Canada’s main stock index posted a small loss Monday amid broad-based weakness, while U.S. markets were mixed as the tech-focused Nasdaq gained almost 1.6 per cent. The S&P/TSX composite index closed down 33.52 points at 19,784.87. In New York, the Dow Jones industrial average was down 36.97 points at 34,463.69. The S&P 500 index was up 30.06 points at 4,399.77, while the Nasdaq composite was up 206.81 points at 13,497.59. Monday’s gains were all about tech, said Allan Small, senior investment adviser at iA Private Wealth.
Nvidia, the chip-making company that helped drive the tech rally earlier this year, saw several analyst upgrades that boosted its stock, said Small. Nvidia’s stock rose almost 8.5 per cent Monday. The company is set to report results for the latest quarter on Wednesday after the bell. Nvidia’s last report was “one of the best quarterly earnings reports I’ve ever seen from any company in any sector,” said Small. “They just blew it out of the water.”
The bar is high for Nvidia ahead of Wednesday’s report, he said, and if it misses, that could reverberate across the entire tech sector. “If that were to show signs of cracking, that could be a pretty big negative, in my opinion, for not only semiconductors but the tech sector as a whole. And we know how much the tech sector means to the overall market,” he said. Bond yields continued to rise, with the 10-year Treasury yield touching its highest level since 2007, putting pressure on the stock market. Yields are rising on a growing sense that interest rates could remain higher for longer, said Small.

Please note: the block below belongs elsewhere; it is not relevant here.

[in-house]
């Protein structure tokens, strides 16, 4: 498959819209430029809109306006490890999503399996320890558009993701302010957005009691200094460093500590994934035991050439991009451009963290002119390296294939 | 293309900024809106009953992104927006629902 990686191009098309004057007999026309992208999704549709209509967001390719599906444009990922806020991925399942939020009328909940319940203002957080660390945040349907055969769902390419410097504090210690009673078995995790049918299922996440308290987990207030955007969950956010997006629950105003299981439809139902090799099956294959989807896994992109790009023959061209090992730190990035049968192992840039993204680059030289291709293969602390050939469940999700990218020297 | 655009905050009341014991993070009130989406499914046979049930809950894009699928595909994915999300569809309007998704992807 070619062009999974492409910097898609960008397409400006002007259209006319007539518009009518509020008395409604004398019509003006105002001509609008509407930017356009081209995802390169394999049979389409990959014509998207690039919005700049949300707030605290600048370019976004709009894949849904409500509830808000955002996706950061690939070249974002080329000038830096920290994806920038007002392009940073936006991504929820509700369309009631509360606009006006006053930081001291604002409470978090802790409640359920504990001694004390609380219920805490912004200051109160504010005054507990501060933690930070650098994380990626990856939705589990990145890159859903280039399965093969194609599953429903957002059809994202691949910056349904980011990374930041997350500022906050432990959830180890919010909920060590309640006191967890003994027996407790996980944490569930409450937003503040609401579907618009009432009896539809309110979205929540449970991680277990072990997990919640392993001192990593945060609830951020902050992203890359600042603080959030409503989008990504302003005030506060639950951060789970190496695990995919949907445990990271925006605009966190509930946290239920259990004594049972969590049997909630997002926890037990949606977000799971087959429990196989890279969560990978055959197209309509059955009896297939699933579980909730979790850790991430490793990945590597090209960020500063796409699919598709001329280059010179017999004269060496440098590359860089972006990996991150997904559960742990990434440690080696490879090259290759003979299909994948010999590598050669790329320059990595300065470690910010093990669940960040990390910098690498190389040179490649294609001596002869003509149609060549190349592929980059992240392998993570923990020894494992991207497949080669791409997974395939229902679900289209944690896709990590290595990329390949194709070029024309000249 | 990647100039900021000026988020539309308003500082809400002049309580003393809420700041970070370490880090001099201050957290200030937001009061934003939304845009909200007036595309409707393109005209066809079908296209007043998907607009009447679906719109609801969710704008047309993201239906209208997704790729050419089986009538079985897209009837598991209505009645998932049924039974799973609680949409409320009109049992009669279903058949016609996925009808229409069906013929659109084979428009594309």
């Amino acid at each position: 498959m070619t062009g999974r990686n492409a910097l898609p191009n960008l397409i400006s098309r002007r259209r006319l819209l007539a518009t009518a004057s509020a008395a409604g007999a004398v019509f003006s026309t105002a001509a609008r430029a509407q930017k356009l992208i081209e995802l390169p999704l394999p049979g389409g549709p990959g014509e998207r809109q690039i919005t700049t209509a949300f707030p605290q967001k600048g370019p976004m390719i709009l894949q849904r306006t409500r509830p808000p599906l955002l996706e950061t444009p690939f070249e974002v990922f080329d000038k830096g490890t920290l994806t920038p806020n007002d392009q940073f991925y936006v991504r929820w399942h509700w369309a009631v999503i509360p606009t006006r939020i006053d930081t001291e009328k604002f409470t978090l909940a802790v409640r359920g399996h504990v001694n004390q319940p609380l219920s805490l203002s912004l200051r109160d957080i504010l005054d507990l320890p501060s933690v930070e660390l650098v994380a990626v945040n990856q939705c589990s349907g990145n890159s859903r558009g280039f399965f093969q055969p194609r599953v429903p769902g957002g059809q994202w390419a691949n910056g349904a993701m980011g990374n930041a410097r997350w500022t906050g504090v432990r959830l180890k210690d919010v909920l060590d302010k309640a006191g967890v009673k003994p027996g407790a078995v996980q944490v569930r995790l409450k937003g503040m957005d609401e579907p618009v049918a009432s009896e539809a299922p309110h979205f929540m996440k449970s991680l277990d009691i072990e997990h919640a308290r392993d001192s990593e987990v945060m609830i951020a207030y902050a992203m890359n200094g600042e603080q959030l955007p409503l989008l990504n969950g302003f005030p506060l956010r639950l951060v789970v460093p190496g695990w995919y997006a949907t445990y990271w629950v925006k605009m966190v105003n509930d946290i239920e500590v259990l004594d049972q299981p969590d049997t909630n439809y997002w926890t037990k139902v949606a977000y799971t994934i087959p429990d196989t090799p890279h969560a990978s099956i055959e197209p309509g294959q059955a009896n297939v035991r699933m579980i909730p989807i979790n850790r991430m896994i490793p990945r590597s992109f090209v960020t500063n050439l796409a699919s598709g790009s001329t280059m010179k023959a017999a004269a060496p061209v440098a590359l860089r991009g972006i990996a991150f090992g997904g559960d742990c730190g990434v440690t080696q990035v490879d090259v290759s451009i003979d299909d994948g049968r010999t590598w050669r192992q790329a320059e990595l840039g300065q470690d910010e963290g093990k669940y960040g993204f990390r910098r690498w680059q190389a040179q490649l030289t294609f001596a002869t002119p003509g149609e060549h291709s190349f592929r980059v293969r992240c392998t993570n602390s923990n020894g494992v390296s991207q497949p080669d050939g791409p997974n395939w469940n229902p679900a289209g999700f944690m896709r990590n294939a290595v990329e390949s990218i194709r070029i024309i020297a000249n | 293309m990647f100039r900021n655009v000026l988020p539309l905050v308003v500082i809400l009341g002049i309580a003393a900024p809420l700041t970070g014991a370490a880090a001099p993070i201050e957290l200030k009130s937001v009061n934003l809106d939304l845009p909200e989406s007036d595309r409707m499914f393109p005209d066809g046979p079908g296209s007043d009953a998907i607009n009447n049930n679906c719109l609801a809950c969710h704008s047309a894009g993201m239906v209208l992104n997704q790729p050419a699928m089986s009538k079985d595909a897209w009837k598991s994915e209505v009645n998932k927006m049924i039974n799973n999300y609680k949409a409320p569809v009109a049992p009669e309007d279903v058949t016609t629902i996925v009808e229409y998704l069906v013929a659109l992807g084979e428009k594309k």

“I think a lot of this is on the back of what the Fed is doing,” he said, as well as on recent economic data coming in a little bit hotter than anticipated. While a pause is likely at the U.S. Federal Reserve’s September meeting, the question is whether more hikes are still in the cards, he said. “It’s all about inflation and the latest data.”
On Friday, Fed chairman Jerome Powell will speak at the central bank’s annual economic symposium in Jackson Hole. Though his comments are highly anticipated, Small doesn’t expect any surprises as Powell has to continue balancing keeping a hawkish tone without sending markets into a free-fall.
The Canadian dollar traded for 73.84 cents UScompared with 73.79 cents US on Friday. The October crude contract was down 54 cents at US$80.12 per barrel and the September natural gas contract was up eight cents at US$2.63 per mmBTU. The December gold contract was up US$6.50 at US$1,923 an ounceand the September copper contract was up a penny at US$3.72 a pound.
Source: Global NEWS